Locating Utility Lines

Second, note the length, width, and height of the electric and telephone trans­formers and junction boxes. Then count the number of bricks or pieces of siding there are between the ground and the point where the wires attach to the house. Third, locate where the utilities enter the house. Third, establish the point where the wires attach to the house by using the base­line method of measuring (Figure 6-32). Figure 6-32
Record where wires attach to the house. With a house that has a base­ment, a close inspection of the basement wall usually reveals where this occurs. This survey should be done before on-site measuring so that measurements can be taken of the markings. The preceding method for locating underground utilities is the most reliable and should be followed whenever possible. Because they cannot be seen, underground utilities are difficult to locate and are a safety hazard if they are cut or punctured. However, when this process is not feasible or when it is necessary to augment the information it provides, then the following steps should be taken. It is absolutely essential to accurately locate utility lines for safety during construction, future maintenance of the utilities, and layout of the proposed design. This information may be difficult to find out, although contacting the various utility companies is a recommended place to start. In the case of electric or telephone lines, there may be transformers, junction boxes, or other metal containers where these utilities origi­nate. Underground Utilities Underground utilities almost always include gas, water, and sewer. For gas and water lines, there should be shut-off valves located at or just below the ground’s surface somewhere on the site or in the street right-of-way. First, locate utility poles on or near the site by determining their position in relation to the property corners or by triangulation from two nearby corners of the house. Some utility lines are above ground and are fairly easily to locate. Figure 6-33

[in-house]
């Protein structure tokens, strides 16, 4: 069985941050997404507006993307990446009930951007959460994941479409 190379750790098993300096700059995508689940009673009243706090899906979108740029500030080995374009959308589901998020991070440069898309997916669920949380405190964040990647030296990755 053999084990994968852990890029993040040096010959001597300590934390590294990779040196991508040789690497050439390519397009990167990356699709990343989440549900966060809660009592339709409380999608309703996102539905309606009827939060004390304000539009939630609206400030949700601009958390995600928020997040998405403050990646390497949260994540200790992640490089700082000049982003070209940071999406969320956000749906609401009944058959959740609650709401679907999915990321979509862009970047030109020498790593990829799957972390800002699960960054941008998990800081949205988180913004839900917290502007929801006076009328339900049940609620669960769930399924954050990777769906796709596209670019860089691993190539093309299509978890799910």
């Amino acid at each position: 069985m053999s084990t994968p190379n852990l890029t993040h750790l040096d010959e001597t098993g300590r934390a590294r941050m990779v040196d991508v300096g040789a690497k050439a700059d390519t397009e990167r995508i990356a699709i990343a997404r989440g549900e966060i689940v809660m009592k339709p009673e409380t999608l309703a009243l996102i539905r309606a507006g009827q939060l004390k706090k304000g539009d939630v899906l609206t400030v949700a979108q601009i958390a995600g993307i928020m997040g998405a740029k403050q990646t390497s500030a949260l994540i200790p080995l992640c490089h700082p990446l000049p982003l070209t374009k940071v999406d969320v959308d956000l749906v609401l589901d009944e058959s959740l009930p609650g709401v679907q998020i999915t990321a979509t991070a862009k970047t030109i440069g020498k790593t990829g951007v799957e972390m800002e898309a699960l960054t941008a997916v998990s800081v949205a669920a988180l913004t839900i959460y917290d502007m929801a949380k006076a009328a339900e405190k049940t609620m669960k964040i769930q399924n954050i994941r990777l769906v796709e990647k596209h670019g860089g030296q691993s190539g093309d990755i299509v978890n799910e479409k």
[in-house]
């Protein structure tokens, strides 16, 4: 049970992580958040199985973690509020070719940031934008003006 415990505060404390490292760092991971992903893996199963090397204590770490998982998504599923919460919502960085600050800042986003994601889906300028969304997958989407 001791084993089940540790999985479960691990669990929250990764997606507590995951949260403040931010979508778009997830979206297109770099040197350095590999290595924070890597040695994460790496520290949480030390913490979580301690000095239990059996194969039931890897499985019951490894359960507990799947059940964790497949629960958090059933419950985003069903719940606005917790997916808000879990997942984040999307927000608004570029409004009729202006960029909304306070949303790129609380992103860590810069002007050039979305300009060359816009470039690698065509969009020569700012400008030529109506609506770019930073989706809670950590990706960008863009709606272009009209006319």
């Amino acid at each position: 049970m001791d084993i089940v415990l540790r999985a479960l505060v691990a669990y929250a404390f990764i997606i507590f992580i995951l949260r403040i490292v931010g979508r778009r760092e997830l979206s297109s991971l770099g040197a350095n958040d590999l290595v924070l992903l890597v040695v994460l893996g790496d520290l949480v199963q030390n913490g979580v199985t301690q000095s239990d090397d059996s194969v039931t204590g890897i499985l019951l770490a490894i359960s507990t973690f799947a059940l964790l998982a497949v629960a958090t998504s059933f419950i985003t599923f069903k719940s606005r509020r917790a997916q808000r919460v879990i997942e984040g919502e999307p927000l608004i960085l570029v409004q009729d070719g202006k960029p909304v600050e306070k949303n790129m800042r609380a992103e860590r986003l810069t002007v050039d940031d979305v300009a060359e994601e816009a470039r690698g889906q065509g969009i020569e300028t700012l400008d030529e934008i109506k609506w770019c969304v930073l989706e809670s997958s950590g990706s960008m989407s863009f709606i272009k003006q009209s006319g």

Locate the low point of the utility line. Fourth, estimate the height of the wires where they attach to the house by using the same method for approximating the height of the wires on the utility pole (Fig­ure 6-31). The height of the low point is found with the same method previously described for estimating heights (Figure 6-33). The plan location of the low point can be determined by measuring along the wire or by triangulation. In addition, underground utilities may comprise electric, telephone, and/or cable, especially in neighborhoods developed in the past 25 years. The depths of the gas line, telephone wire, and cable are especially critical because they can easily be severed when digging into the ground. These features can be located with the triangulation method of measuring. First, locate the source of underground utilities along the property line, in the right-of-way, or in adjoining yards. Other utility lines are under­ground and potentially more problematic even though they cannot be seen.

Updated: 30.10.2014 — 11:26